Which is why I am so astonished that a good friend of mine -the same one who felt that Hillary was a phony- would ever say, "Did [Andrew Sullivan] offend your feminist sensibilities simply because he attacked a female leader?" So, I still love you but in the words of Sports Night's Dana Whitaker, "You know what, bite me so hard for that". Andrew Sullivan offended my feminist sensibilities for many reasons. Reason #1: he said, "it became clear pretty soon that the Senate was indeed merely a stepping stone back to the White House". I'm not a disciple of Andrew Sullivan the way my friend is -my worship is already taken by Joss Whedon, Aaron Sorkin, and Anna Quindlen- so maybe I'm wrong here but if Andrew Sullivan didn't have the exact same complaint about Barack Obama and his 2004 Senate election, then I cry foul. It may not be sexist, but it is certainly baseless. Reason #2 is that he invoked the specter of the tears of femininity in order to show how Hillary was a bad feminist; actually, the term he used was "anti-feminist". Which, "you know what, bite me so hard for that" Andrew Sullivan. But instead, I'll let Kristen Schaal do the honors of a rebuttal:
Plenty of politicians tear up. Plenty of elected -male- leaders get emotional. But no, when Hillary does it, it must be that she's a calculating, cold-hearted bitch who is setting feminism back a hundred years. I'll listen to Andrew Sullivan's criticism of Hillary Clinton's anti-feminist tendencies when he seriously looks at how he and many other media outlets play to anti-feminist themes. Until then, ciao, Andrew Sullivan; your feminist critiques have no teeth -especially when you seem to imply that Margaret Thatcher makes a better feminist icon than a woman who fights for things like women's rights, children's rights, comprehensive health care, and the environment (heretofore known as Reason #3). Which, last I checked, were all issues the feminist side of the spectrum were pretty down with.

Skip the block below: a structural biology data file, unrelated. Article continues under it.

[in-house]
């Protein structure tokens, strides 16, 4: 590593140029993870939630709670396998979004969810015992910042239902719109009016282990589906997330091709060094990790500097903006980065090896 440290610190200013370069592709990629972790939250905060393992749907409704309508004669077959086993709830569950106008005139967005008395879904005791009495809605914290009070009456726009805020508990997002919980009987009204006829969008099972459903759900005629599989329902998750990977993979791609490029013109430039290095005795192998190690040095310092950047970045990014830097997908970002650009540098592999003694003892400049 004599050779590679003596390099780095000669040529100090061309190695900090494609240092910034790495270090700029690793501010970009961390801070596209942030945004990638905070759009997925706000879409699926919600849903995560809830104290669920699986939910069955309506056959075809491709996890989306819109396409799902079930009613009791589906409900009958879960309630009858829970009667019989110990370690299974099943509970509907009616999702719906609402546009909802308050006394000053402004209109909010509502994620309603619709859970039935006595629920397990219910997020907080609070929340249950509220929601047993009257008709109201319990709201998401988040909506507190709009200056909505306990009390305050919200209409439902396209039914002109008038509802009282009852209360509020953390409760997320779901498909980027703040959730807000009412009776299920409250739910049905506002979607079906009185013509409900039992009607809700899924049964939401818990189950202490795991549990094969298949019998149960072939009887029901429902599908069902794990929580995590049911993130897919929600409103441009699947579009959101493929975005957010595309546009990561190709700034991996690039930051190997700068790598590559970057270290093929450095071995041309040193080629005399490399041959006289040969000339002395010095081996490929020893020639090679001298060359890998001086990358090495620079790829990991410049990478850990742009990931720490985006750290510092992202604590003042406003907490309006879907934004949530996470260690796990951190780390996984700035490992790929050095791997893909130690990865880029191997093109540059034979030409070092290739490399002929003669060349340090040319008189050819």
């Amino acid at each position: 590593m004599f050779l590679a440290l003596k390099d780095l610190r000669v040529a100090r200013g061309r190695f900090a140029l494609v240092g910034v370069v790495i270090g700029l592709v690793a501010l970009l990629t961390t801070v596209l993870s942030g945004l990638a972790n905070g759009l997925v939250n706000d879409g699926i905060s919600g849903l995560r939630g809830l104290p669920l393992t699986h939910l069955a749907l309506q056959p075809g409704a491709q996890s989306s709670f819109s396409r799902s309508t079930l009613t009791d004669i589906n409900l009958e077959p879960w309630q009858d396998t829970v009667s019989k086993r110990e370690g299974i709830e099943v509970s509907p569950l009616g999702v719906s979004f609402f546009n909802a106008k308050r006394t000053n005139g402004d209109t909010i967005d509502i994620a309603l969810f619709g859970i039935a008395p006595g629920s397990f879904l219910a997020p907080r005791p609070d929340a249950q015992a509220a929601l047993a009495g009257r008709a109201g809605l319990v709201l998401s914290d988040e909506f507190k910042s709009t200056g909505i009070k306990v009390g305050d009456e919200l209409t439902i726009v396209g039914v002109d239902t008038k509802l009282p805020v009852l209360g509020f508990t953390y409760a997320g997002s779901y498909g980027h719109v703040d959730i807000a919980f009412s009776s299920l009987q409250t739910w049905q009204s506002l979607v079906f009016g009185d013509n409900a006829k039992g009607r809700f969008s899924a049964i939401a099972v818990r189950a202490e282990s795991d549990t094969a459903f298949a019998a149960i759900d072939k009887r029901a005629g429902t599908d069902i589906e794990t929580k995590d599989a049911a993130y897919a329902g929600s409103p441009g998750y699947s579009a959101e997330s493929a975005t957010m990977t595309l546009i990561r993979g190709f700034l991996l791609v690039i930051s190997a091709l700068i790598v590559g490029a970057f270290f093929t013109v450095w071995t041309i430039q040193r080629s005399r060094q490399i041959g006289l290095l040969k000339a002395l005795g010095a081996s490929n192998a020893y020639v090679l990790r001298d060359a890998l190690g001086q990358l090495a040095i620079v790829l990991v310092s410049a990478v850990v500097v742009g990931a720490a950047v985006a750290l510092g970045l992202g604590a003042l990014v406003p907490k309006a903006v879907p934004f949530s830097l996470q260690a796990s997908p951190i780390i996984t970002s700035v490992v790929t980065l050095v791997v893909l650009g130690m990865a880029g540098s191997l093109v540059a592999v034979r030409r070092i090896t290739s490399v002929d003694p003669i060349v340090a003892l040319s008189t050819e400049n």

There was an article questioning why women are still not running for office published a while ago; I pretty much think that the treatment Hillary Clinton endured answers that pretty soundly. I don't know of any single person who would voluntarily place himself or herself in a situation where political pundits, newspaper columnists, Maureen Dowd, and anonymous bloggers would do their worst to humiliate, dehumanize, and diminish the candidate. But that is what Hillary Clinton faced. Time and time again, that is what Hillary Clinton faced. And so, reason #? for why I admire and respect Hillary Clinton is that she was able -day after harrowing day- to step back onto the podium and make her historical run for president. That she didn't just crawl under the covers and never come out due to the jeering, the misogyny, and the idea that she should just be nagging her husband to take out the garbage.